Since 2015 the big name award shows have been under scrutiny for “whitewashing”, the Oscars have had the most publicised backlash in the past few years regarding the race and the lack of diversity of their nominees. Was their selection pure coincidence or is there something going? In modern times, race is the last thing that you would think to be a factor in such a thing but just how racially skewed are these award shows and exactly how did Hollywood get into this predicament?
In 2013 Steve McQueen took home the big award of the night at the Oscars, Best Picture for his critically acclaimed film 12 Years A Slave. His film was beautifully done, boasted a diverse cast and in the opinion of many was a worthy winner of the gong. Two years later in 2015, however, the Academy came under fire for its supposed whitewash of nominees. Many had a lot to say about who was nominated and most importantly who wasn’t nominated. In Hollywood getting snubbed is quite the career blow, especially if the film was deemed to be a firm contender. In both 2015 and 2016 all 20 of the nominees for Best Actor and Actress were white. This “trend” was heavily criticised and prompted the twitter hashtag #OscarsSoWhite to trend. Not only did it receive attention on social media, it also caused a lot of big name stars to speak out and boycott the show – Will and Jada Smith were strong voices against the whitewash.
However, it is not just award shows that have come under fire; whitewashing is a universal issue that has plagued the entertainment industry for years. In 2008, L’Oreal suffered major backlash as a result of photo shopping Beyonce to look more Caucasian. We can also look to film and TV castings to see that the issue also lies there. Marvel’s blockbuster Dr Strange suffered criticism when it cast Tilda Swinton in the role of the Ancient One, a character portrayed as Asian in the comics. Rightly so, many were confused about why Swinton was cast over someone who would have fitted the character description. Another example of this is Scarlet Johansson in Ghost in the Shell, again she did not fit the character’s physical description It is understandable that big film studios would want the biggest names attached to their production but should this be achieved at the consequence of their integrity?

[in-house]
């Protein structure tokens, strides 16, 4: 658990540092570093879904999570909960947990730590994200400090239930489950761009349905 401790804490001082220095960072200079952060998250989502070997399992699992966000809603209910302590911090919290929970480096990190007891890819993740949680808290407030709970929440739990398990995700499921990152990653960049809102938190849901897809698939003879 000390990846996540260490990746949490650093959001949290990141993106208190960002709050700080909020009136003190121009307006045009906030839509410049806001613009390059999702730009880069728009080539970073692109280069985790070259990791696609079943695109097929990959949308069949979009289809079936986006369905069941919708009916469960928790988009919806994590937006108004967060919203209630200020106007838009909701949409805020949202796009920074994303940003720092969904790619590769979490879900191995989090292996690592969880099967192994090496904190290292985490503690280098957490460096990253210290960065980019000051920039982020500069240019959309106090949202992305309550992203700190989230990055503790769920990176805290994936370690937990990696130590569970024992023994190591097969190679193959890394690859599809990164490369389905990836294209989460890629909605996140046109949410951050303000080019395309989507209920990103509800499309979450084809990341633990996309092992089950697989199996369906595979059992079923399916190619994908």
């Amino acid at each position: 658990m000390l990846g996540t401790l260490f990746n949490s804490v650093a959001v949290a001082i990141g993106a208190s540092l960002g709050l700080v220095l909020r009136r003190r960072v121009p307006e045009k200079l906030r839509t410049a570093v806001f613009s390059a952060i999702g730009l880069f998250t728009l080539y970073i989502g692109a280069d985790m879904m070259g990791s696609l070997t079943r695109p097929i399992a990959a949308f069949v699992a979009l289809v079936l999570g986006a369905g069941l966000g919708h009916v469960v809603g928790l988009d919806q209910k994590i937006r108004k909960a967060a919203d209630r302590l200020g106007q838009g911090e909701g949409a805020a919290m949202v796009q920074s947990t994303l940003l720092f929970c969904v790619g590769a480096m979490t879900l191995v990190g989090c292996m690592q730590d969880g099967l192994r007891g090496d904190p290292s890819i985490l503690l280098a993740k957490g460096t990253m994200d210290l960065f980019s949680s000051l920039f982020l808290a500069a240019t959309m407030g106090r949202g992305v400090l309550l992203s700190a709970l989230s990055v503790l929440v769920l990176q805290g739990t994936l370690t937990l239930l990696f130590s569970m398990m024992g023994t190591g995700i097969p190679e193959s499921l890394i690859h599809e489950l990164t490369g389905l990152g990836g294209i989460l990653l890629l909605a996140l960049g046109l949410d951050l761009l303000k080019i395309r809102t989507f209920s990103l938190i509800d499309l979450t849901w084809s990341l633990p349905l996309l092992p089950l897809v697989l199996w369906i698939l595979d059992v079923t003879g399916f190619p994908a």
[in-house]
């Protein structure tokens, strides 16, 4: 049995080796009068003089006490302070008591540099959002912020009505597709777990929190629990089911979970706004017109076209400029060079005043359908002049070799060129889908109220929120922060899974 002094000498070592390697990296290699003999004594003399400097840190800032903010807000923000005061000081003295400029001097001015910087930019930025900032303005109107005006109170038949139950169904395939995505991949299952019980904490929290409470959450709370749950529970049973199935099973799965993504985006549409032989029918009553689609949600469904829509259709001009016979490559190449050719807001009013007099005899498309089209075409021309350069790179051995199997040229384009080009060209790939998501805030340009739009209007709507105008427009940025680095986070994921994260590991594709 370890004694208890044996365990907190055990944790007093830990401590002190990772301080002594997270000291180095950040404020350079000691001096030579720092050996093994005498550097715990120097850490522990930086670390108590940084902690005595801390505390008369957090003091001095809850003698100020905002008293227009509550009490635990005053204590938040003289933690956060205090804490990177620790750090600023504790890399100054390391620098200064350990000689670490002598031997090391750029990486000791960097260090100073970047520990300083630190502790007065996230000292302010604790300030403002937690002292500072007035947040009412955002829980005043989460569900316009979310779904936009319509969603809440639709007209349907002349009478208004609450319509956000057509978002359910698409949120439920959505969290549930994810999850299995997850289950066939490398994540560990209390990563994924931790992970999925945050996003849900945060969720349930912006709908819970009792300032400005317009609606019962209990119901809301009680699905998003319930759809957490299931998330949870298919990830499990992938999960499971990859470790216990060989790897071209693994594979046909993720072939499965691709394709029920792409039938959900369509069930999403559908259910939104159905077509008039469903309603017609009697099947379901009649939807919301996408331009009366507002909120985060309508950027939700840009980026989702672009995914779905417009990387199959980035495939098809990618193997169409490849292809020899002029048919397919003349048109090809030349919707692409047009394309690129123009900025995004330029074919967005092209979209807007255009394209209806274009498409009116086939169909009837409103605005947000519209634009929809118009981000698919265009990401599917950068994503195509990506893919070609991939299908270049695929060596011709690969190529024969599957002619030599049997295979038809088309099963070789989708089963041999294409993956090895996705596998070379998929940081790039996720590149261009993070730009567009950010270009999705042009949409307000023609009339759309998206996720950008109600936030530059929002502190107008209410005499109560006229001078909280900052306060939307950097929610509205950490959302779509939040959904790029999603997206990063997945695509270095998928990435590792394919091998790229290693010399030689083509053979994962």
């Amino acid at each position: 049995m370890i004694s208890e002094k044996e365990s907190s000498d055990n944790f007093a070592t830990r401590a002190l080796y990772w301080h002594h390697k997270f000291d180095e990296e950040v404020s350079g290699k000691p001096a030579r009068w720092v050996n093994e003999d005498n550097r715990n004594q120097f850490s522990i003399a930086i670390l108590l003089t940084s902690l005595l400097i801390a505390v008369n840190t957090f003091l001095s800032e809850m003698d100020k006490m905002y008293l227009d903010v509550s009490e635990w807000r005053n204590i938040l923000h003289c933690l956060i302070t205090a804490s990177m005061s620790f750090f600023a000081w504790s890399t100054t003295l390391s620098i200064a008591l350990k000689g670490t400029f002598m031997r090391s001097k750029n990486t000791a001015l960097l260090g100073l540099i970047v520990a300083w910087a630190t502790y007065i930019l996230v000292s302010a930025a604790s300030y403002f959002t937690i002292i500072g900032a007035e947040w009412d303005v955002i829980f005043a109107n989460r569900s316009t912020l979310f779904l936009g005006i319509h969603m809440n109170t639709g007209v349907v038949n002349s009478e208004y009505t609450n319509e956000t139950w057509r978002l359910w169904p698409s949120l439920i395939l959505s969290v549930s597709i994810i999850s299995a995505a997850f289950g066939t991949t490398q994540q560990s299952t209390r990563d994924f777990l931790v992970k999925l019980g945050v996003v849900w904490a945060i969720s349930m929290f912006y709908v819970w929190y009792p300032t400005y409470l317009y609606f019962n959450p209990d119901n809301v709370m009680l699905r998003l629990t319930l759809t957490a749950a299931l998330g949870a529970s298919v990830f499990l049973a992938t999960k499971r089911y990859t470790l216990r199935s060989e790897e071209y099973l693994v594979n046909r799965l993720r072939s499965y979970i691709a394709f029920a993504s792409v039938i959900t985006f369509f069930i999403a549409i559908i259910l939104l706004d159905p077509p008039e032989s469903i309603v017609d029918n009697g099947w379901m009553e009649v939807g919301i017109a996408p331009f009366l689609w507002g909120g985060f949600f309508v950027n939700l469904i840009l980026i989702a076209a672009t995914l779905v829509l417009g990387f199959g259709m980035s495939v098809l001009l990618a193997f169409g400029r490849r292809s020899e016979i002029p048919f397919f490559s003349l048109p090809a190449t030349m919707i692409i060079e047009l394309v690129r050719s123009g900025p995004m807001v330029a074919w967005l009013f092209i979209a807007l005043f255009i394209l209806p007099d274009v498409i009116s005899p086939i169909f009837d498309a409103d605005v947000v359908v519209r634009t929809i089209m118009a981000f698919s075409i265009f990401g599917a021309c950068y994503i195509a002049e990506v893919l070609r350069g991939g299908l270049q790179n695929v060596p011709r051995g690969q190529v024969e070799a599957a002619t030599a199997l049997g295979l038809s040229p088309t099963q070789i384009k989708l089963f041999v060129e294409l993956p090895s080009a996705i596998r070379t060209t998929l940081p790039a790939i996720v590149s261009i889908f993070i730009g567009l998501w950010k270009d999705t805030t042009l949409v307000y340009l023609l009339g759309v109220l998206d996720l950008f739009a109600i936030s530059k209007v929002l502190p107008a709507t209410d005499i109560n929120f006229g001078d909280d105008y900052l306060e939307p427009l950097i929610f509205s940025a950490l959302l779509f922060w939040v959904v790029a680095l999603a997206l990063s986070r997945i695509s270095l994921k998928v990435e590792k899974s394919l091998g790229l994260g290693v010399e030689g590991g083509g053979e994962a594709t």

2017 saw a change in the tide and has been dubbed the most diverse awards season in the past few years. After two years of a lack of diverse representation in the four main acting categories, the 2017 Academy Awards saw its most diverse line up. For the first time in history there was a black actor in every category, 2013 was the last time that this almost happened. Denzel Washington, Viola David, Ruth Negga, Naomi Harris, Octavia Spencer and Mahershala Ali were all recognised in their respective categories. The diversity was not limited to actors, the film of the awards season Moonlight was nominated 8 times as well as Fences and Hidden Figures receiving 4 and 3 nominations, respectively.
An important thing to note however is that while we seem to be making progress in terms of breaking down the exclusivity at the Oscars, and other award shows alike, with regards to race. There is still a mountain to climb when it comes to LGBTQ representation. Moonlight was a special film in terms of showing diversity in race and also shining a light on the LGBTQ community. The last LGBTQ film that gathered a lot of praise and did well was the Harvey Milk biopic Milk starring Sean Penn. Penn took home the coveted Best Actor for his portrayal of the first openly gay person to be elected to public office. In total it received 8 nominations.
The difficult thing about this problem is that it suggests that those nominated don’t deserve their nomination. Which undermines their hard work. But when you have had such a trend continue it would be silly to think that people wouldn’t stand up and speak about it – and rightly so. We live in a time where race should not hold you back from the jobs you want or the life you want to live. And in regular day-to-day life it doesn’t. But what makes Hollywood so different? Why is this still such an issue? Despite the “most diverse” Oscars yet in 2017, whitewashing is still a term that is thrown about. This year’s Emmy Awards came under fire for the exact same reason the Oscars did two years previous. The problem is very real and despite people coming forward to lament big time film studios, it sadly seems that change isn’t coming quick enough.
By Caitlin Young